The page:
Connectivity: Every desktop computer has multiple ports for connecting to other devices. For example, you’ll see an Ethernet port for connecting to your local network, a 3.5 mm jack for connecting headphones, and USB ports for connecting peripherals like your mouse and keyboard. Consider what you’ll need to be connecting, and whether you’ll need to meet modern standards like USB-C, and make sure the desktop computer you buy has room for all of them.
For a truly uncluttered look, buy a small form factor computer and mount it behind your monitor. Many smaller computers, such as the Raspberry Pi, work with kits that allow you to install your computer out of sight while still being able to take advantage of all of its features.
Inexpensive: Between $30 and $100, you’ll find a lot of good desktop microcomputers (like the Raspberry Pi), as well as computer sticks (computers about the size of a pack of gum that plug directly into monitors). If you just need a desktop computer for web browsing and basic tasks like word processing, a computer in this price range will definitely work. If you’re looking for a more powerful computer with plenty of file storage, or you want a machine that runs Windows or MacOS, you’ll need to spend a little more.
Mid-range: Between $300 and $800, you’ll encounter budget machines that are good middle-of-the-road options. Desktop computers on the low end of this price range meet modern standards for speed and power, but often just barely. Expect to see a lot of last-generation processors and machines with smaller hard drives at these price points. If you’re looking for a machine that only needs to last a few years, this is the price range to keep in mind.
Expensive: Between $800 and $2,000, you’ll see the desktop computers that are the cream of the crop. Machines in this price range don’t cut any corners: fast processors, ample RAM, plenty of storage, and quality accessories. If you’re looking to invest in a desktop computer for the long term, or you just want the best computer out there, there’s no avoiding it — it’s going to be expensive.
Not all desktop computers include Bluetooth functionality, and it’s definitely worth getting. If you plan on connecting headphones, mouse, or keyboard via Bluetooth, make sure the computer you buy includes it. You can add a USB Bluetooth adapter later, but that will tie up one of your USB ports.
Most desktop computers don’t include optical drives for CD-based media like DVDs, CD-ROMs, or Blu-ray discs. If you have a lot of data or software on disc that you want to access with your new desktop computer, you’ll need to buy an external drive, which will connect to your machine via USB cable.
Love at first byte
The Raspberry Pi 4 is the latest iteration of the incredibly popular microcomputer series. Don’t let its size fool you: it supports 4K video, has a gigabit network adapter, has a USB-C port, and includes a full 4 GB of RAM. All that hardware works well with Linux, making this a solid option for anyone who needs a computer for casual use. Whether you’ve got a limited budget, or you’re just looking for a machine to tinker with, the Raspberry Pi 4 is the best value around by a long shot.
If you’re into microcomputing but want to look beyond the Raspberry Pi, check out the ASUS Tinker Board. It’s got 4K video support, a quad-core chip on board, and eMMC file storage (which is much faster than the Pi’s micro SD card storage). It’s a little pricey when compared with the Raspberry Pi 4, but key features like HD audio playback and eMMC file storage definitely justify the cost. If you’re looking for an affordable desktop computer that makes reasonable compromises while still being incredibly powerful, we recommend the Acer Aspire TC-885. It’s got an Intel i3 CPU, which is powerful enough to serve as a family computer or one for a college student. The onboard WiFi, DVD burner, USB-C support, and 16 GB of RAM make the TC-885 easy to love: it’s fast and can connect to anything. The best part, however, is the price — at less than $400, it’s an absolute steal.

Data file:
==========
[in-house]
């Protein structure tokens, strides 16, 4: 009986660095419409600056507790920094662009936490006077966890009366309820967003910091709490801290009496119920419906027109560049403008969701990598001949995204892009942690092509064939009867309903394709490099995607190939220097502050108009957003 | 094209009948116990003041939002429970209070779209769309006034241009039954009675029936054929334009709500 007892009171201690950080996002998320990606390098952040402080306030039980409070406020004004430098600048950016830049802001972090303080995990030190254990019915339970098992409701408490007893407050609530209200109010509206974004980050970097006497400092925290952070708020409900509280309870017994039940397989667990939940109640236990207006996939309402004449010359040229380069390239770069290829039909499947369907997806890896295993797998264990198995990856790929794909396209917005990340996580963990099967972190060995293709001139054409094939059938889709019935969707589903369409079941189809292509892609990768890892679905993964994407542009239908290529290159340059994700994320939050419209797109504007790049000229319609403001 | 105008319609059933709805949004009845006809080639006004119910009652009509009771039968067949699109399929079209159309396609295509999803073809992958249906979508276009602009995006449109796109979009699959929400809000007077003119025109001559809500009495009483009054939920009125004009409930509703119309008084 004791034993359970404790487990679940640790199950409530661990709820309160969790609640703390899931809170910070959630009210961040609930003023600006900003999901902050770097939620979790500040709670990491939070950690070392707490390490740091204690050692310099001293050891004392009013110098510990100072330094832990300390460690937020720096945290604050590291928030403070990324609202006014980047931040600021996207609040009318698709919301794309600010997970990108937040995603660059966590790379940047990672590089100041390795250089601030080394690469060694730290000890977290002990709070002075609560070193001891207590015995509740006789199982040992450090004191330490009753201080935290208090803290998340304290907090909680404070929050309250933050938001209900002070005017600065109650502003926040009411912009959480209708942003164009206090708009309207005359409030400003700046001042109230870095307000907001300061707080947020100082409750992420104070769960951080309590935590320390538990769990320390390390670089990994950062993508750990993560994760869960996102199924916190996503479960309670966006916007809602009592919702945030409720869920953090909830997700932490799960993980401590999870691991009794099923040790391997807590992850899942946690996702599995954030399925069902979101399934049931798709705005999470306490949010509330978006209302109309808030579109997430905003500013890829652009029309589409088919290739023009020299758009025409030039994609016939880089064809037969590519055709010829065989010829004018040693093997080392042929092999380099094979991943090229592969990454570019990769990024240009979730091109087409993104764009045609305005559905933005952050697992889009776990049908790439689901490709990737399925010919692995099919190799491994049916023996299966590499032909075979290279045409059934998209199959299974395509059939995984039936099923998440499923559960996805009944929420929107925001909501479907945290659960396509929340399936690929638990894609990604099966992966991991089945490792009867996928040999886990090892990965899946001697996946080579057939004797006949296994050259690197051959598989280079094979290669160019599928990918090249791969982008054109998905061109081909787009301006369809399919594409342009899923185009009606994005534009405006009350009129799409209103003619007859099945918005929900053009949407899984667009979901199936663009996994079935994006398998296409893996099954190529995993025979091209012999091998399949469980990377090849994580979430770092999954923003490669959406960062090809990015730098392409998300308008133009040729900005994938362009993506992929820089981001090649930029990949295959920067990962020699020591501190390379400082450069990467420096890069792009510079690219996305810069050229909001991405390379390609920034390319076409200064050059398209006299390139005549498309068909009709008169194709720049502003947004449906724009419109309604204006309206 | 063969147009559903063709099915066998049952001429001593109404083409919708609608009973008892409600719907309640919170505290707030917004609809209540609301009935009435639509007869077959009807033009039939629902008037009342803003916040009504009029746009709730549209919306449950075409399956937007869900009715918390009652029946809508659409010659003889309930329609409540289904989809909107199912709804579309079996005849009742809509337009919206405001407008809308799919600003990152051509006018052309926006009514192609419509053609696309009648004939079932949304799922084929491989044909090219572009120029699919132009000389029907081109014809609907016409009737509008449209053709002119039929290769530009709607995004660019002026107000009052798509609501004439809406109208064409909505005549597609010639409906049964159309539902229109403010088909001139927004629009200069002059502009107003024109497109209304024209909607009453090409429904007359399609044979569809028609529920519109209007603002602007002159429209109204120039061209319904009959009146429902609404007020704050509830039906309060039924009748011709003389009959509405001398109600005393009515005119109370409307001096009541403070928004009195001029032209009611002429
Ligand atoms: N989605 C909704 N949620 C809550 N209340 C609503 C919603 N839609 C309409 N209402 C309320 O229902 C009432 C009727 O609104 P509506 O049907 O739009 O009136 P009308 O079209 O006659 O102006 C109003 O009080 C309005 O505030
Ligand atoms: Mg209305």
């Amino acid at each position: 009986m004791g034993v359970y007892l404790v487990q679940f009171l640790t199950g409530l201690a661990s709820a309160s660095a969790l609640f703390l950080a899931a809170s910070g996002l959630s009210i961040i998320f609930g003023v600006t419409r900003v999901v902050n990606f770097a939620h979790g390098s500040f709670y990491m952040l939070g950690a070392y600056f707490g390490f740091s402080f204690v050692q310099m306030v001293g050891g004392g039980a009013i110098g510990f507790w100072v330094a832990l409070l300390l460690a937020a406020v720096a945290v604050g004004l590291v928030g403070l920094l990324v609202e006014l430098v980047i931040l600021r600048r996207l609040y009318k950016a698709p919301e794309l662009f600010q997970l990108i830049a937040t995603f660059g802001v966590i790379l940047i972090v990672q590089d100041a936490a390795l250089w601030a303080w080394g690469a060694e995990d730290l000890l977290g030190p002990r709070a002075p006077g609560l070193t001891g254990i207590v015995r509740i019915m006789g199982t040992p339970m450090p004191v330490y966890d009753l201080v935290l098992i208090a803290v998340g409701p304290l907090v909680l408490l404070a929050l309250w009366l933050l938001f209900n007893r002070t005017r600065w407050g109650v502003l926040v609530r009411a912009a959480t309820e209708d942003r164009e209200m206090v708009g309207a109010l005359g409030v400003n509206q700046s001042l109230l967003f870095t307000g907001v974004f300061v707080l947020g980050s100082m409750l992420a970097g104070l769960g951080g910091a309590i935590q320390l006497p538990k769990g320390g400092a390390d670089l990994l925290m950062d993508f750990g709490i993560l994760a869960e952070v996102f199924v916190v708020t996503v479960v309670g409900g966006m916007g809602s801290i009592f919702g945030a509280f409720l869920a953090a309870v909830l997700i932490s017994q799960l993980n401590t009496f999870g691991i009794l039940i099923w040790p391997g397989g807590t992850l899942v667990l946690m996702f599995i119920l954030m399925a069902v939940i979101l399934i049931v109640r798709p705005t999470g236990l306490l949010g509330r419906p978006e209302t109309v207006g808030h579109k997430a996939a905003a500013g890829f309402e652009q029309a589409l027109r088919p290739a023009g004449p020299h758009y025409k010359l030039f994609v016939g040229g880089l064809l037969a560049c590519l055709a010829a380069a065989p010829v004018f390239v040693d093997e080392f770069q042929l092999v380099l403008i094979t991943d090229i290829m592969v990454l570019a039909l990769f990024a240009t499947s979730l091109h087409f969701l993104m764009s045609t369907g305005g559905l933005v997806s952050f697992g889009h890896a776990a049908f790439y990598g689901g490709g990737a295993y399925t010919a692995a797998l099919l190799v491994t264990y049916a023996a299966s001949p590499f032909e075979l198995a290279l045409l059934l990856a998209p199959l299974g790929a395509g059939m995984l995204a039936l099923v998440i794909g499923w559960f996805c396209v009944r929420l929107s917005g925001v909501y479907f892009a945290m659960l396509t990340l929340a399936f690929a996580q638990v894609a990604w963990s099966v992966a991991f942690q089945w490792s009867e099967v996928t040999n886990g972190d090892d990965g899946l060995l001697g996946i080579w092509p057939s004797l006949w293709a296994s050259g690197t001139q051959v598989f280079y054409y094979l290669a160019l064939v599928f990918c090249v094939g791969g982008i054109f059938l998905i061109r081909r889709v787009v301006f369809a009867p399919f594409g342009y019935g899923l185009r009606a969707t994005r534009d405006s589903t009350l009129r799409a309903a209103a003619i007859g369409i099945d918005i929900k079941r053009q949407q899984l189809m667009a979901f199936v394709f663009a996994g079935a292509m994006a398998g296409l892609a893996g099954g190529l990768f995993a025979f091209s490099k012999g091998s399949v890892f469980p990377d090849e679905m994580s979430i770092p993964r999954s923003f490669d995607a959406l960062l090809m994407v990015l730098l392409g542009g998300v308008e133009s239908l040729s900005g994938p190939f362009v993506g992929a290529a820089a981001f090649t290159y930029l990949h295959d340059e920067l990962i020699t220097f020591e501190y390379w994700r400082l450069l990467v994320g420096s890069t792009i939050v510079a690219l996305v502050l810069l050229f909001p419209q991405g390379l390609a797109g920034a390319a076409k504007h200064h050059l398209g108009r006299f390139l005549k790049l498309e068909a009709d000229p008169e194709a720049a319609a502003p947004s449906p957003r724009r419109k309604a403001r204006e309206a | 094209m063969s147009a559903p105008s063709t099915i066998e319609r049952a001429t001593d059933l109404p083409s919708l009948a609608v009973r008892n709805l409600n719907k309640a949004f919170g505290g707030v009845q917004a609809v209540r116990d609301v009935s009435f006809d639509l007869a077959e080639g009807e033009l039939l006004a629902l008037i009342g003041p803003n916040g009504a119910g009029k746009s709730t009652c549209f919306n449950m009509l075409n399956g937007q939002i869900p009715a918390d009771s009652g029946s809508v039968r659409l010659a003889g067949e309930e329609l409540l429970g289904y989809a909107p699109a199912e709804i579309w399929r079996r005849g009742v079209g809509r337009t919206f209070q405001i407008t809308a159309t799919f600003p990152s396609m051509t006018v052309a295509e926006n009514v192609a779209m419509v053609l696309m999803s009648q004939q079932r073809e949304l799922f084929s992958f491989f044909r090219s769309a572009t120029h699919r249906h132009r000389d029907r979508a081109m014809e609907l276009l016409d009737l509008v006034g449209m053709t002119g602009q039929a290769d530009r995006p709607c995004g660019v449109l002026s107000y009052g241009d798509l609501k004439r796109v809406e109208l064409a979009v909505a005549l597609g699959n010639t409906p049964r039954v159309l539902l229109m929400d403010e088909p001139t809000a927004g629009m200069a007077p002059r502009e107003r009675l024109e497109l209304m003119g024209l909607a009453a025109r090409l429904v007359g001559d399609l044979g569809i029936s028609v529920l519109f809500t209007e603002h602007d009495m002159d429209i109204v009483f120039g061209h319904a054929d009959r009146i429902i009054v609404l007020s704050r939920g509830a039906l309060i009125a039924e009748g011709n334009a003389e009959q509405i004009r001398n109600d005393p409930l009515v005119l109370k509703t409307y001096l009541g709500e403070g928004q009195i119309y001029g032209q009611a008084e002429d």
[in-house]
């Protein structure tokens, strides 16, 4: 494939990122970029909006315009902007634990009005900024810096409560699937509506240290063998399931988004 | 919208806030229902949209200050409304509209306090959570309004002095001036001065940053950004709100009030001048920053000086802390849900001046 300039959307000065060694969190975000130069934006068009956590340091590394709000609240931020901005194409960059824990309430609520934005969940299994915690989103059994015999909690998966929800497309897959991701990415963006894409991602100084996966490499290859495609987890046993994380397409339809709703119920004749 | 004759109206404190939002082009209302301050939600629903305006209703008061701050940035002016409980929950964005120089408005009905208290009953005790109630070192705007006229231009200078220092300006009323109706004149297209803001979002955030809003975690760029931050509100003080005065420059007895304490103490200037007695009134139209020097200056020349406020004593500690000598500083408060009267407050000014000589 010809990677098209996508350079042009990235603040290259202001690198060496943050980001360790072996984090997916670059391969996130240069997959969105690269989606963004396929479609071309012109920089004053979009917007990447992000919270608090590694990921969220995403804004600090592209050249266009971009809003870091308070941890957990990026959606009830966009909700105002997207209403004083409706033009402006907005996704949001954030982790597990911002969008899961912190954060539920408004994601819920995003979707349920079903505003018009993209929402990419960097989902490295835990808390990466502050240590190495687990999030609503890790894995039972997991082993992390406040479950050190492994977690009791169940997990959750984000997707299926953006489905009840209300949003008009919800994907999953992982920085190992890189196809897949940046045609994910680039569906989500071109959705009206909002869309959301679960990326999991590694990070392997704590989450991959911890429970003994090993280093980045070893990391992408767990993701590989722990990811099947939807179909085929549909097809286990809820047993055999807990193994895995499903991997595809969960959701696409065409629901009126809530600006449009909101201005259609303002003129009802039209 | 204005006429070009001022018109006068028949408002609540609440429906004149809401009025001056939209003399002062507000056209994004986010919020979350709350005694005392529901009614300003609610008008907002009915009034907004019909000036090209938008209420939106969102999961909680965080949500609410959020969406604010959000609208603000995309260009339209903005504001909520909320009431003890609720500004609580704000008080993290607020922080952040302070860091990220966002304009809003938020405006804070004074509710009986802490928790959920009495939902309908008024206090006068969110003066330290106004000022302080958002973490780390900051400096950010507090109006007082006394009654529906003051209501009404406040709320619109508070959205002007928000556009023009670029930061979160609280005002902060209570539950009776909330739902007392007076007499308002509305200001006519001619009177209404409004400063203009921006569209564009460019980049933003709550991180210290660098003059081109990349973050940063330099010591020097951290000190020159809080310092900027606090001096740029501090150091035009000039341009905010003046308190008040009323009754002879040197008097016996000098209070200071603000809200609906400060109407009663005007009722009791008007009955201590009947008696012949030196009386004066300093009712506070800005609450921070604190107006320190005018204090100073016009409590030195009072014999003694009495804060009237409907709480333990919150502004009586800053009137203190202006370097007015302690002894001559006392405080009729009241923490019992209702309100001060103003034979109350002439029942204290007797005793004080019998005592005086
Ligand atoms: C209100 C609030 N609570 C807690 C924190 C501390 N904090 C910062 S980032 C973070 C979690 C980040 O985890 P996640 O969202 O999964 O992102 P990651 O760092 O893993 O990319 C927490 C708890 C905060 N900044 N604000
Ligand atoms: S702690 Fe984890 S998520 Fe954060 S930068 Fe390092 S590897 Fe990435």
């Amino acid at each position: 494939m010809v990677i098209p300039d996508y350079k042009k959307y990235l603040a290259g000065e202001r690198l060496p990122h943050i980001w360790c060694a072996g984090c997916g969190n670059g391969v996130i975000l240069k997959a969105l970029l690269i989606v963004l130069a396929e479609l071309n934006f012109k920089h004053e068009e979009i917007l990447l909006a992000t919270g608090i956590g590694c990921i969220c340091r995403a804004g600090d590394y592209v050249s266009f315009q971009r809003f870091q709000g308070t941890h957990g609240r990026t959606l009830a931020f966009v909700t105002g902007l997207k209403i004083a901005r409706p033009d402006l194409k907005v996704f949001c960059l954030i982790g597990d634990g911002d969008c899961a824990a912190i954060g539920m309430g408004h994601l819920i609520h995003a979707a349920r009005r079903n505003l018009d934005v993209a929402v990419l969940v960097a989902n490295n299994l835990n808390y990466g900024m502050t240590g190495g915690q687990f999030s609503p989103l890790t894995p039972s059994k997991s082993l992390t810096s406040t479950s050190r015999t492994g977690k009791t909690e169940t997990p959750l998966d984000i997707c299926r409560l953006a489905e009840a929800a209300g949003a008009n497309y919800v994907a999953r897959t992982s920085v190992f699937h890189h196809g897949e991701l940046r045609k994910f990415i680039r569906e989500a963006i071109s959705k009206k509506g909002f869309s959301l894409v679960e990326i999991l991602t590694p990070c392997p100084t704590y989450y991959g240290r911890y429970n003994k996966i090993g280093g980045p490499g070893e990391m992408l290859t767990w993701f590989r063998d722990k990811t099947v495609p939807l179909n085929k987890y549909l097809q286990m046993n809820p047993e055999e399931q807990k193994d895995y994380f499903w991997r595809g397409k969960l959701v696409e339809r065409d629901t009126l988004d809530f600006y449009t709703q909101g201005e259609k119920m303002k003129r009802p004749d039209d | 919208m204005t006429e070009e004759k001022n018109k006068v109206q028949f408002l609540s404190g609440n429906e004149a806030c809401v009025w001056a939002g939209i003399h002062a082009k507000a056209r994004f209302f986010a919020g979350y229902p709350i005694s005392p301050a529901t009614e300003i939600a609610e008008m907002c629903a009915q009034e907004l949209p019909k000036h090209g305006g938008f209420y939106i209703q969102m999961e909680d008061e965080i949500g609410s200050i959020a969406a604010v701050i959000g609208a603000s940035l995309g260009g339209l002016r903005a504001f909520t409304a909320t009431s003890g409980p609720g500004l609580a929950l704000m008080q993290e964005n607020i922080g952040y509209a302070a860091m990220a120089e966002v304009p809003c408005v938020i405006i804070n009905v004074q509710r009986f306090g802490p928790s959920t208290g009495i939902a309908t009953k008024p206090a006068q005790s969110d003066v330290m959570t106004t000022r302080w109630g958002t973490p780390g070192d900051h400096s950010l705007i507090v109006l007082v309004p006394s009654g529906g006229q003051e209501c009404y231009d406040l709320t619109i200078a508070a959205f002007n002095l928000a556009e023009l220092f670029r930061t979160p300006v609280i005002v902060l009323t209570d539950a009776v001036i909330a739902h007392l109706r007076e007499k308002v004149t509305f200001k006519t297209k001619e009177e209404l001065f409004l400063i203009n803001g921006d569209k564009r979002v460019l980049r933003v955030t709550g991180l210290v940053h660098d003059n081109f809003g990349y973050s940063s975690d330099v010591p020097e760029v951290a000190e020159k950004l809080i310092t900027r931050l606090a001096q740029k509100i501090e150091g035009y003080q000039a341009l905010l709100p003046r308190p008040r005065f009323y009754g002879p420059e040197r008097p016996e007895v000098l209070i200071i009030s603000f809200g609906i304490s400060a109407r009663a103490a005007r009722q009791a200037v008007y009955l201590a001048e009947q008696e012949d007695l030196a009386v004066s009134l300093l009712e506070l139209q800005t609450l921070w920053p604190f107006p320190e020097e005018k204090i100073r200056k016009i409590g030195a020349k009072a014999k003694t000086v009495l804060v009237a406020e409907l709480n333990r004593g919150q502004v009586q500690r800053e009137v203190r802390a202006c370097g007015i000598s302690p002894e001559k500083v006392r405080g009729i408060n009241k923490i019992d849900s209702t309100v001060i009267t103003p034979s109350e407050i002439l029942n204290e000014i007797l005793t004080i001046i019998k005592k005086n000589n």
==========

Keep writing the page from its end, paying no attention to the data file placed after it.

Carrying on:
Q. Some computers require HDMI cables for video while others say they need displayPort cables. What are the differences, and which is better?
A. Both HDMI and displayPort are standard industry cables for connecting video sources (like a computer or a streaming box) to monitors and TVs. There are a few differences that will matter in specific scenarios; for example, HDMI can carry both audio and video, which is great in home theater situations, and displayPort cables can be used to daisy-chain multiple monitors. Most monitors support both HDMI and displayPort. If you’re buying a desktop computer for basic home use, either cable will be fine.
Q. How hard is it to learn to use Linux on a desktop computer?
A. Learning Linux can be easy and fun if you pick the right version. There are dozens of variants of Linux, often referred to as “distributions,” or “distros,” and many are aimed at first-time users (they even mimic the look and feel of other operating systems like Windows and MacOS). If you’re new to Linux, we recommend using either Mint Linux or Ubuntu Linux, both of which do a fantastic job at providing easy-to-use interfaces and applications.
Q. Do desktop computers come with speakers?
A. Not usually. Many desktop computers include a mouse and a keyboard, but that’s usually about it when it comes to accessories. That’s not a bad thing — in many cases when manufacturers do include speakers with their computers, the sound quality is subpar. To help your computer sound as good as it can, pick up a pair of computer speakers or headphones.
BestReviews wants to be better. Please take our 3-minute survey,
and give us feedback about your visit today.